A colorful and captivating visual exploration of book design, with never-before-seen sketches, mock-ups, and case studies of recent and best-selling novels, plus insider interviews with novelists and publishing executives that bring to light the inspiration, methods, and creative genius behind the book covers that grace our shelves.
Site Reading offers a new method of literary and cultural interpretation and a new theory of narrative setting by examining five sites (supermarkets, dumps, roads, ruins, and asylums) that have been crucial to American literature and visual art since the mid-twentieth century. Against the traditional understanding of setting as a static background for narrative action and character development, this book argues that sites figure in novels as social agents. Engaging a wide range of social and cultural theorists, especially Bruno Latour and Erving Goffman, Site Reading examines how the literary figuration of real, material environments reorients our sense of social relations.
Each chapter identifies a particular site as a point of contact for writers and artists—the supermarket for Don DeLillo and Andy Warhol; the dump for William Burroughs and Mierle Laderman Ukeles; the road for Jack Kerouac, Joan Didion, and John Chamberlain; the ruin for Thomas Pynchon and Robert Smithson; and the asylum for Ralph Ellison, Gordon Parks, and Jeff Wall—and shows how this site mediates complex interactions among humans and nonhumans. The result is an interdisciplinary study of American culture that brings together literature, visual art, and social theory to develop a new sociology of literature that emphasizes the sociology in literature.
Alworth, David J. Forthcoming. “Social Space and the Novel.” The Oxford History of the Novel in English: American Fiction Since 1940. Vol. 8. Oxford University Press. Abstract
An essay on social space and the novel that focuses on American fiction since 1940. This essay is paired with an "exemplum" on the method of "site reading."
Alworth, David J. Forthcoming. “Latour & Literature.” Theory Matters: The Place of Theory in Literary and Cultural Studies. Basingstoke: Palgrave Macmillan. Abstract
In this essay, I track the relation between Latour and literature, especially as it ramifies in his recent work, and offer three ways of conceptualizing it in the context of current debates about methodology within the discipline of literary studies. Then, I demonstrate how another thinker, the sociologist Erving Goffman, can be understood as an important precursor to Latour. Finally, by tracing the parallels between these two thinkers, I argue for a new interpretive method—a ‘sociology of literature’ that would seek to apprehend the sociology in literature—and I briefly exemplify a version of this method through a reading of Cormac McCarthy’s The Road, his 2006 postapocalyptic novel. My ultimate aim is not to show that either Latour’s ANT or Goffman’s dramaturgical sociology offers the hermeneutic key to a given literary text, but to suggest that these two thinkers provide compelling provocations to the discipline of literary studies at present, during a moment when critics are exploring basic questions of how, why, and even whether to read.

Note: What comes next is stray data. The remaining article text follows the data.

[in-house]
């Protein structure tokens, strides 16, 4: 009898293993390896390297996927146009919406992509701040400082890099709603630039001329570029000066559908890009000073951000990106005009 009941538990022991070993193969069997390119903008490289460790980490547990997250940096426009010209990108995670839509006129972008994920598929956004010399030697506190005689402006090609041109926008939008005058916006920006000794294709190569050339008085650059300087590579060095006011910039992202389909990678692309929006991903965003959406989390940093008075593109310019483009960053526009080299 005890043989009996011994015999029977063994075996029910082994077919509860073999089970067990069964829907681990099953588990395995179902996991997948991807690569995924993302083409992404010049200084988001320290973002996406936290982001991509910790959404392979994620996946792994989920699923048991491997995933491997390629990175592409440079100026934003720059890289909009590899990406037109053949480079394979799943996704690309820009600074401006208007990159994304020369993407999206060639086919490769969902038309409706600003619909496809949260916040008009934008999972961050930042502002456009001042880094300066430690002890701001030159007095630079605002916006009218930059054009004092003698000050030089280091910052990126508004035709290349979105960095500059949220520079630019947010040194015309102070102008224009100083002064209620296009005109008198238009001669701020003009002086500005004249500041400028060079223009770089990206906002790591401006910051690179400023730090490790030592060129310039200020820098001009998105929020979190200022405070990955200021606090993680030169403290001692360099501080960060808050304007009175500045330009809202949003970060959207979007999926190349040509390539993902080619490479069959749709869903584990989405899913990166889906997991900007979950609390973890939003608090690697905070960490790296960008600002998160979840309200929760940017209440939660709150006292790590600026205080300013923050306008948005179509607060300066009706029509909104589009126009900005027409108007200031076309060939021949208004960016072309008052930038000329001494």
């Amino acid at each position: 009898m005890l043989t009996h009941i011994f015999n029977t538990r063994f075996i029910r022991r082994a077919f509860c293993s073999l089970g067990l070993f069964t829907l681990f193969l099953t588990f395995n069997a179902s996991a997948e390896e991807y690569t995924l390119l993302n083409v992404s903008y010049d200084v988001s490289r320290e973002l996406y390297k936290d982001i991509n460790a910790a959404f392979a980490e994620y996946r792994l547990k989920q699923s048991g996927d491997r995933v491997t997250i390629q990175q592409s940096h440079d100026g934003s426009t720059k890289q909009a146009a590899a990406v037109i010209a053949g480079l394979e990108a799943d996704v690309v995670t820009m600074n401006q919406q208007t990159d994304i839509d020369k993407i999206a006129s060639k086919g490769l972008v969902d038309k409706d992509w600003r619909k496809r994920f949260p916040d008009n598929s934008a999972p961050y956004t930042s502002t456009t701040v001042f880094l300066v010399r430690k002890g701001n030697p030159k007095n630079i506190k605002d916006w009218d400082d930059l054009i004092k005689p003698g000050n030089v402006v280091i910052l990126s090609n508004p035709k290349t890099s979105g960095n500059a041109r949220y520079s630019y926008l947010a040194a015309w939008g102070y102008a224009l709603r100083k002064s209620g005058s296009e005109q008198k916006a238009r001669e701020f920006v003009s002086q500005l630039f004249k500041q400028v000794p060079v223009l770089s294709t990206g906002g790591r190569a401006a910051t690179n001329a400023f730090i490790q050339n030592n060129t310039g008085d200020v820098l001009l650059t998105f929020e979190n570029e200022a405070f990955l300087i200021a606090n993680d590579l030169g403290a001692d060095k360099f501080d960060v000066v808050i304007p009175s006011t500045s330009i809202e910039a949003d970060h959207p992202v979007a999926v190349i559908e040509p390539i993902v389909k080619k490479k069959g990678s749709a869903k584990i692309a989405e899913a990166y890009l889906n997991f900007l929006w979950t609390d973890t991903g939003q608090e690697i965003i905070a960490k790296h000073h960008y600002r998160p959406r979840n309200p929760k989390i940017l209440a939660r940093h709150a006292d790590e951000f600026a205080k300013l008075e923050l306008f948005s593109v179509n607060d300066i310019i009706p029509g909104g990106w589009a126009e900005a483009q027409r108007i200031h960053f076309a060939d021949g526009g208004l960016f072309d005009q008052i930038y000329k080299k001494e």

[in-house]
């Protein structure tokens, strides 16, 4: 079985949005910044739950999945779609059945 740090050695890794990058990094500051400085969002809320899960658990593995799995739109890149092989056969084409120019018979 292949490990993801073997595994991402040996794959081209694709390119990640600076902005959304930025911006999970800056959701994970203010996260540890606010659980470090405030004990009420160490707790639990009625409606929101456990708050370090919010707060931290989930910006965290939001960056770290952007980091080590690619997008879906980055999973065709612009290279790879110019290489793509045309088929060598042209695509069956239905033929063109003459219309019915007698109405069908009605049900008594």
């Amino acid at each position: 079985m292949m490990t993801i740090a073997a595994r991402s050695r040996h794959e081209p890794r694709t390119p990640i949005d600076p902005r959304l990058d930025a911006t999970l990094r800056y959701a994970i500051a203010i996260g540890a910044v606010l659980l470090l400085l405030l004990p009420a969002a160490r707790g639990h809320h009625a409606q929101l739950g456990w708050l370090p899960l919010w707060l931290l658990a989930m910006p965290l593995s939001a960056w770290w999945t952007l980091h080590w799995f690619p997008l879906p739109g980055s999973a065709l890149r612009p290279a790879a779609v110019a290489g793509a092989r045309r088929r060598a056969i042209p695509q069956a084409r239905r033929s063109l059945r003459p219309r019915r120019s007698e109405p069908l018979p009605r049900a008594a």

This essay argues for a new understanding of the relationship between imaginative literature and sociology by examining sociologist Erving Goffman's engagement with Herman Melville. First, it provides an account of Goffman's project, suggesting that he was remarkably attentive to the force of nonhuman entities (e.g. material things, built structures) within the "interaction order," the zone of face-to-face exchange between individuals. Goffman's attention to the nonhuman, I argue, aligns him with Bruno Latour and other sociologists associated with Actor-Network-Theory, and it helps to account for his interest in Melville. I contend that he viewed Melville as a quasi-sociologist, a keen analyst of social interaction, whose fiction is especially attuned to the role of the nonhuman. I play out this understanding of Melville by analyzing several key works (i.e. White-Jacket, Moby-Dick, "I and My Chimney," Mardi, and Typee), and I conclude by suggesting that a new sociology of literature might understand authors like Melville less as objects of analysis than as allies in the endeavor to apprehend social experience.
Examining Pynchon's strange and fascinating treatment of Malta as a ruin, this article argues that the novelist was pursuing a certain paradox, representation without resemblance, that animated site-specific art in the 1960s and 70s, the work of Robert Smithson in particular. Tracking the links between Pynchon and Smithson, it then goes on to elaborate a method of literary analysis that it calls "site reading."
This article suggests that an unlikely site, the contemporary supermarket, is central to the sociological theory of Bruno Latour. It then examines the role of the supermarket in literary and visual art, arguing that the work of Don DeLillo and Andy Warhol, among others, simultaneously clarifies and complicates Latour's main claims about actors and agency in the social world.